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The Lebrecht Weekly


Visit every week to read Norman Lebrecht's latest column. [Index]

Making an opera out of a crisis

By Norman Lebrecht / November 16, 2005

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They are rehearsing the opera in a community hall in Mudchute, a desolate stretch of the Isle of Dogs trapped between the banking towers of Canary Wharf and the thudding aimlessness of deprived estates. It is on streets like these ö vacant at noon, violent at night ö that racialism festers. 'Ten years ago,' says my British-born Bengali driver, 'I couldn't have set foot here and got out alive.'

The opera is based on the tragic death of Stephen Lawence, a budding architect who met his death aged 19 at a Plumstead bus-stop in April 1993. The gang murder was feebly investigated by an institutionally racist police force, a crime without meaning for which no price was paid.

Go make that into an opera. Opera is the art form of the privileged classes, perfected on royal stages over three centuries. It knows nothing of the rhythms of mean streets, the menace in cold air. Opera belongs uptown, among the black ties. Down where the minorities live, the man who makes the music is a deejay. If opera is going to get real about Stephen Lawrence, it will have to burst through party walls and find a set of moves that is not just another chorus of political bromides.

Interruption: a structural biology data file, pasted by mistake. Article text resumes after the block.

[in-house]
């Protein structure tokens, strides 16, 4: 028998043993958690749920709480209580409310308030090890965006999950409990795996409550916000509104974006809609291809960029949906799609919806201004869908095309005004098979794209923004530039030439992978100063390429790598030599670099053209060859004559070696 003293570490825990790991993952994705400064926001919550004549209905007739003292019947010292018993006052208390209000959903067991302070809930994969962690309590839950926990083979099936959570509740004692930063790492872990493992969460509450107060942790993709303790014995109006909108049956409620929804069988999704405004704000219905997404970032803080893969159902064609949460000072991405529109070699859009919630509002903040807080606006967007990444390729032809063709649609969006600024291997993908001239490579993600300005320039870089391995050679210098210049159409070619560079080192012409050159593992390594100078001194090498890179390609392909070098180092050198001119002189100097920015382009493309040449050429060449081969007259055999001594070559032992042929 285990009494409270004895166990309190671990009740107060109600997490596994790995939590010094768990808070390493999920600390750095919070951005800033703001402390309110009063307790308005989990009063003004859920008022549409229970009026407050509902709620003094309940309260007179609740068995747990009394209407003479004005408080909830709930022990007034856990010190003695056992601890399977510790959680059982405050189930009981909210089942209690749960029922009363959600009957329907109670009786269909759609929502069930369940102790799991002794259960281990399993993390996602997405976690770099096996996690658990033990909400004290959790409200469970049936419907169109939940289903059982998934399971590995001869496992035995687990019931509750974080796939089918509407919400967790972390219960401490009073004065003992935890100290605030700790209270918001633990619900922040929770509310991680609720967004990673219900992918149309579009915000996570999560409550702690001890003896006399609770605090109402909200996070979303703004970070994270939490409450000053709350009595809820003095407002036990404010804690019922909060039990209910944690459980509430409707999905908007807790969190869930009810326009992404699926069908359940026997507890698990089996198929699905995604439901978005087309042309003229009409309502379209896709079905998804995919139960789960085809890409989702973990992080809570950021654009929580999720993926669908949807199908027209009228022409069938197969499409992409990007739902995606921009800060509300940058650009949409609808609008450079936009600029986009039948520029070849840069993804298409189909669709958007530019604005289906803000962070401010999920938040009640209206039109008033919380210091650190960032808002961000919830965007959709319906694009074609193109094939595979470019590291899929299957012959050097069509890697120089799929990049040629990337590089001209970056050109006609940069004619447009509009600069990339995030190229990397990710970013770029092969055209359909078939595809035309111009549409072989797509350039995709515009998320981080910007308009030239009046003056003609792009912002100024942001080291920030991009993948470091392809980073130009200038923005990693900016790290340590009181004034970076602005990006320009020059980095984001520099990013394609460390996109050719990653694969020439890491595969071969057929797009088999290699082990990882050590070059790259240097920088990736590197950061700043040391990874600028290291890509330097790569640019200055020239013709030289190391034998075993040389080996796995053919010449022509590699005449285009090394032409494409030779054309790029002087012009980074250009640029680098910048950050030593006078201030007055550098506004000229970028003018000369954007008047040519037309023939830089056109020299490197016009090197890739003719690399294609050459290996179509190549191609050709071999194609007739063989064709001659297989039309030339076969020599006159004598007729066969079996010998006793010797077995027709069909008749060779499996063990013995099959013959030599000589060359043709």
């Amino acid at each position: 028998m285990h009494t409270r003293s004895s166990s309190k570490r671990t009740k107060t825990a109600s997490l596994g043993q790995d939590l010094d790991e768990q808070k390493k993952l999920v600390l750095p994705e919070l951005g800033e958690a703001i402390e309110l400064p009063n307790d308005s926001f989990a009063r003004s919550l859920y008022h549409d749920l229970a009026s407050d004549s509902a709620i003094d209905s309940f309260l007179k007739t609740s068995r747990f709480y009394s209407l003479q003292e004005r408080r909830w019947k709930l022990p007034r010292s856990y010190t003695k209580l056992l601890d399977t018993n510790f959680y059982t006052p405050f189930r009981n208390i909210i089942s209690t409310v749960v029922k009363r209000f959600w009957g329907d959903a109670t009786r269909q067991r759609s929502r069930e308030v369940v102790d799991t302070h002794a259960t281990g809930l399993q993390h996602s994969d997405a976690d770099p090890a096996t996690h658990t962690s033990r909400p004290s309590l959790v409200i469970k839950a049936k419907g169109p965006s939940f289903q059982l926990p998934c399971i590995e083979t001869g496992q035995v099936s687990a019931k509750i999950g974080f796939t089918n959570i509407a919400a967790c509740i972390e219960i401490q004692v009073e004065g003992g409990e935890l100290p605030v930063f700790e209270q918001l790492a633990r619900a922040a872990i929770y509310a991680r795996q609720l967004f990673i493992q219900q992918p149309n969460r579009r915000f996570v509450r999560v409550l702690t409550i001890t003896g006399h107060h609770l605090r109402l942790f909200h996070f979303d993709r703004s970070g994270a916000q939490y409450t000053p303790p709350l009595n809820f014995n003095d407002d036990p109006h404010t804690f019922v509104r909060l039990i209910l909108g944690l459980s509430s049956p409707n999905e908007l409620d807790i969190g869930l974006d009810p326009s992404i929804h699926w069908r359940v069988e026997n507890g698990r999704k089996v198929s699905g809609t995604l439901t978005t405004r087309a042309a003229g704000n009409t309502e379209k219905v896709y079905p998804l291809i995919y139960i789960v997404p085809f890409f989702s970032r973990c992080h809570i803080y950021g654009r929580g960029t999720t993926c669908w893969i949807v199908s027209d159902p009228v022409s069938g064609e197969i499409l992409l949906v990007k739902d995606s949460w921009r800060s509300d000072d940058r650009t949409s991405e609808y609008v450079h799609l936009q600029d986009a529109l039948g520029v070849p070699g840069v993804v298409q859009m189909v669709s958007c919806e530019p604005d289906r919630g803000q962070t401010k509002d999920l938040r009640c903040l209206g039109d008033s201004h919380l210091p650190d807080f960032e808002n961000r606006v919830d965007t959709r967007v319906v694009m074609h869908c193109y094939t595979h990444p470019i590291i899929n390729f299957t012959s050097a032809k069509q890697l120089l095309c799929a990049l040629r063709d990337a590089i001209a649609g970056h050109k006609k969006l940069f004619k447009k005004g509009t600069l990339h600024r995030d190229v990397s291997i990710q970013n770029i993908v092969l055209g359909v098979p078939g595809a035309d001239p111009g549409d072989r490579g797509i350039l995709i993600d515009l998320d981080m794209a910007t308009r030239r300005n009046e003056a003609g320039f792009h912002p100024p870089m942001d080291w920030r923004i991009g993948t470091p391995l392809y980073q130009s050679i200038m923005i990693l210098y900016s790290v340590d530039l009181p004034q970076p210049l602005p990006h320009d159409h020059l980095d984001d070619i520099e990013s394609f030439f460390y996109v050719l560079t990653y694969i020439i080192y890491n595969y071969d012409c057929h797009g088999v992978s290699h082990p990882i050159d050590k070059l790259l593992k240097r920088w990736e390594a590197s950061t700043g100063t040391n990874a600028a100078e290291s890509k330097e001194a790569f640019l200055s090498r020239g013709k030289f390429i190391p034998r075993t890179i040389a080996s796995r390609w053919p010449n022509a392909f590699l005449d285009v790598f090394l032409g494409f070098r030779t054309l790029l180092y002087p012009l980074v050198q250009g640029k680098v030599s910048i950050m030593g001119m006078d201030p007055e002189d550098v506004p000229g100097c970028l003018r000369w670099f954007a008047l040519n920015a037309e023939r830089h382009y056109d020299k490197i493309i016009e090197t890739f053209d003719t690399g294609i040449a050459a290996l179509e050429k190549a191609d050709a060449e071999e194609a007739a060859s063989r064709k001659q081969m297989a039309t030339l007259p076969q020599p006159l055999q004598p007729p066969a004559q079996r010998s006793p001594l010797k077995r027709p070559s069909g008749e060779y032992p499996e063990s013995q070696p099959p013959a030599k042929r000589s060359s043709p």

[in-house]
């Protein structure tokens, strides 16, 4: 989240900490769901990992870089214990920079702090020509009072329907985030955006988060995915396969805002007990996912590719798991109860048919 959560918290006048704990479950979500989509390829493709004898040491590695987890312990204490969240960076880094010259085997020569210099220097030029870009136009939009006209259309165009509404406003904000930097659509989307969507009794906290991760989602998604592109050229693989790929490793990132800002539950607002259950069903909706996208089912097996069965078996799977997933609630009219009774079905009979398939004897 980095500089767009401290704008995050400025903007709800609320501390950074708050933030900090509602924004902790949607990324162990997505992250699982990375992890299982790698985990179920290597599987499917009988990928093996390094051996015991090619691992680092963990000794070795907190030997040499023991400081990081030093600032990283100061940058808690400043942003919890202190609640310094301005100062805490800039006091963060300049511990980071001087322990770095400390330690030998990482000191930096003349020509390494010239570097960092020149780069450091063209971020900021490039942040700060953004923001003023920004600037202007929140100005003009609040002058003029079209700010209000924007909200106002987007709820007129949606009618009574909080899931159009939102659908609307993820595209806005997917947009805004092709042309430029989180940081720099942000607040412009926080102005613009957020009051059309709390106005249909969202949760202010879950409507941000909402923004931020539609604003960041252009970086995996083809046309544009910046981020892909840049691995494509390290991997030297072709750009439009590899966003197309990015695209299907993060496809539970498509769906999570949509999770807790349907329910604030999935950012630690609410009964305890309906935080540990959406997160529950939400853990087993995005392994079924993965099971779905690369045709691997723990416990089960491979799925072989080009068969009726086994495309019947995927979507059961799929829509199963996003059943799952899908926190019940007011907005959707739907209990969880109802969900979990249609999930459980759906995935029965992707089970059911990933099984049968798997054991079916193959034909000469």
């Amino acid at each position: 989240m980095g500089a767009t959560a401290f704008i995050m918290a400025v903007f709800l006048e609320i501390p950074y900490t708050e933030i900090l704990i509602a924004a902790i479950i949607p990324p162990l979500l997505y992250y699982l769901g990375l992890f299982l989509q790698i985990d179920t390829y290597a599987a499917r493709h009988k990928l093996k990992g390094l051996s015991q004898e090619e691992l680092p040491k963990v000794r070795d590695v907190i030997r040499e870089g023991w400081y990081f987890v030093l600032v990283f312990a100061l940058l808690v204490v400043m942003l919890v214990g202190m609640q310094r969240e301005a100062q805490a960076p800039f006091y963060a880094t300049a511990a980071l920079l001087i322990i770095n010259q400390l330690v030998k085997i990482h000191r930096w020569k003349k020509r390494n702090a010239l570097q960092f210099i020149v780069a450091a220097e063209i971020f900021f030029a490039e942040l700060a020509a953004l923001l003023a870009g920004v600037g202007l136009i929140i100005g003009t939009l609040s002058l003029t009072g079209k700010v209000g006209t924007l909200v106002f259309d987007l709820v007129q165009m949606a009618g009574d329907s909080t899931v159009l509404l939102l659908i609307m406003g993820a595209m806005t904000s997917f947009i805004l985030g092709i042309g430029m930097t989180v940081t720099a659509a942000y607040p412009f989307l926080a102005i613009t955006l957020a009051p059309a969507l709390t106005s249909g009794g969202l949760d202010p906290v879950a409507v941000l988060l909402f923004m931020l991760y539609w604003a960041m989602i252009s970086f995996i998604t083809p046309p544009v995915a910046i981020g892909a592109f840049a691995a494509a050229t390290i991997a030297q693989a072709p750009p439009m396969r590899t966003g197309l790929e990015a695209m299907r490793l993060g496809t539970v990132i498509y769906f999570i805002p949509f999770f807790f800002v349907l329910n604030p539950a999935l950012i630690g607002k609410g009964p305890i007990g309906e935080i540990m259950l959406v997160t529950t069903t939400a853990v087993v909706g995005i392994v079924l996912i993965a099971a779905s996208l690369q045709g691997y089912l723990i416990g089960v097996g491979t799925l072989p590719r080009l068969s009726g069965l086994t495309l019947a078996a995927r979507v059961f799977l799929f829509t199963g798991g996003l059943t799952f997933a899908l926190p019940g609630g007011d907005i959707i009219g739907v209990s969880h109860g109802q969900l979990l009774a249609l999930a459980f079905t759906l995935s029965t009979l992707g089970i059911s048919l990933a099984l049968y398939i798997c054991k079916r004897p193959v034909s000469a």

Inside the community hall, at the top right-hand corner of the Orchestra of Trinity College of Music, sits DJ Pierre with a formidable set of turntables. The rest of his section is made up of keyboards, marimba, acoustic guitar, African kora and percussion, with Gospel choir to come. Not bad.

Then the rapper chimes in. Seun Shote has never worked an orchestra before, and it shows. His first set is several lines short and stiff as starch, but second time round he finds a freer improvisation and the string quintet and woodwinds ö college students of the 21st century ö get swaying to his beat as naturally as they brush teeth. By the time DJ Pierre gets his cue from the big man's baton, we are jamming like raspberries and having a high old time - all except one of the string players, there's always one, who complains of repetitive strain.

Cry of Innocence is an ambitious stab at bi-cultural dialogue, an open forum involving a tertiary music college, Greenwich Theatre and a multi-racial production centre, Gyenyame. Its composer, Tunde Jegede, 33, has the blessing of both worlds. Raised in Highbury by a Nigerian father and English mother, he studied cello as a kid at the specialist Purcell School in leafy Bushey and kora every summer in the Gambia. 'I don't do crossover,' says Jegede firmly. 'If I write a string quartet for the Brodskys, that's a proper quartet. If I play in a jazz ensemble, that's something else.'

Jegede sits in the thick of the musicians tapping a hand drum, a painfully thin human bridge across two divergent styles. After taking the commission he grew uneasy about turning Stephen Lawrence into an opera. Two librettists and some sleepless nights later, he decided to write a parable of black immigrant experience, from landing to alienation, with overt religious overtones. The main characters, sung by full-throated Trinity opera singers, are designated The Mother, The Father, The Son of Hope. The restless rap is delivered by The Radical Best Friend, a familiar figure at flashpoints.